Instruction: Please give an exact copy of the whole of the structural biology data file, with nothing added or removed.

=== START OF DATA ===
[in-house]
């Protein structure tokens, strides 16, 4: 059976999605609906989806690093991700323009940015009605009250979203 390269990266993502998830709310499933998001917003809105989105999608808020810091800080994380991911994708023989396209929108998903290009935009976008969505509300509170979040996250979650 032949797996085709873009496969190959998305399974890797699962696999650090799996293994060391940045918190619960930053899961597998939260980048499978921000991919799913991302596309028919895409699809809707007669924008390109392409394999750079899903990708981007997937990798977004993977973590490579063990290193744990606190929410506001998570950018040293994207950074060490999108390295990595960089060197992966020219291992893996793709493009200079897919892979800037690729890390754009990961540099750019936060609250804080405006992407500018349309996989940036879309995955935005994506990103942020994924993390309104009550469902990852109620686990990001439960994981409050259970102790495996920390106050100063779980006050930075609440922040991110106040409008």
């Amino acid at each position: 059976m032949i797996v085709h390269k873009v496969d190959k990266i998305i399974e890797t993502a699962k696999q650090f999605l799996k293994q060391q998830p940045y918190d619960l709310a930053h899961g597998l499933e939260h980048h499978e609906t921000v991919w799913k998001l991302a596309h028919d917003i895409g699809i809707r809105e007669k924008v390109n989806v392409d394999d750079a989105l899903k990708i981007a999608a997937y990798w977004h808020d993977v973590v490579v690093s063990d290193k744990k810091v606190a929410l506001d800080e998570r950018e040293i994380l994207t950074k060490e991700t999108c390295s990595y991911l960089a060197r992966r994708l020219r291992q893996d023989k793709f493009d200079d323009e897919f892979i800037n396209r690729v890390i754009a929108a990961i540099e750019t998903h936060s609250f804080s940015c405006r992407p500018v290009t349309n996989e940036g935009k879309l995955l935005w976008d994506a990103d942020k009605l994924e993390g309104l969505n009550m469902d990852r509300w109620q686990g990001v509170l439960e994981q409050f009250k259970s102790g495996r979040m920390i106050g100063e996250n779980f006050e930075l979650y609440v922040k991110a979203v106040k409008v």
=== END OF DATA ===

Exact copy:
[in-house]
């Protein structure tokens, strides 16, 4: 059976999605609906989806690093991700323009940015009605009250979203 390269990266993502998830709310499933998001917003809105989105999608808020810091800080994380991911994708023989396209929108998903290009935009976008969505509300509170979040996250979650 032949797996085709873009496969190959998305399974890797699962696999650090799996293994060391940045918190619960930053899961597998939260980048499978921000991919799913991302596309028919895409699809809707007669924008390109392409394999750079899903990708981007997937990798977004993977973590490579063990290193744990606190929410506001998570950018040293994207950074060490999108390295990595960089060197992966020219291992893996793709493009200079897919892979800037690729890390754009990961540099750019936060609250804080405006992407500018349309996989940036879309995955935005994506990103942020994924993390309104009550469902990852109620686990990001439960994981409050259970102790495996920390106050100063779980006050930075609440922040991110106040409008």
């Amino acid at each position: 059976m032949i797996v085709h390269k873009v496969d190959k990266i998305i399974e890797t993502a699962k696999q650090f999605l799996k293994q060391q998830p940045y918190d619960l709310a930053h899961g597998l499933e939260h980048h499978e609906t921000v991919w799913k998001l991302a596309h028919d917003i895409g699809i809707r809105e007669k924008v390109n989806v392409d394999d750079a989105l899903k990708i981007a999608a997937y990798w977004h808020d993977v973590v490579v690093s063990d290193k744990k810091v606190a929410l506001d800080e998570r950018e040293i994380l994207t950074k060490e991700t999108c390295s990595y991911l960089a060197r992966r994708l020219r291992q893996d023989k793709f493009d200079d323009e897919f892979i800037n396209r690729v890390i754009a929108a990961i540099e750019t998903h936060s609250f804080s940015c405006r992407p500018v290009t349309n996989e940036g935009k879309l995955l935005w976008d994506a990103d942020k009605l994924e993390g309104l969505n009550m469902d990852r509300w109620q686990g990001v509170l439960e994981q409050f009250k259970s102790g495996r979040m920390i106050g100063e996250n779980f006050e930075l979650y609440v922040k991110a979203v106040k409008v």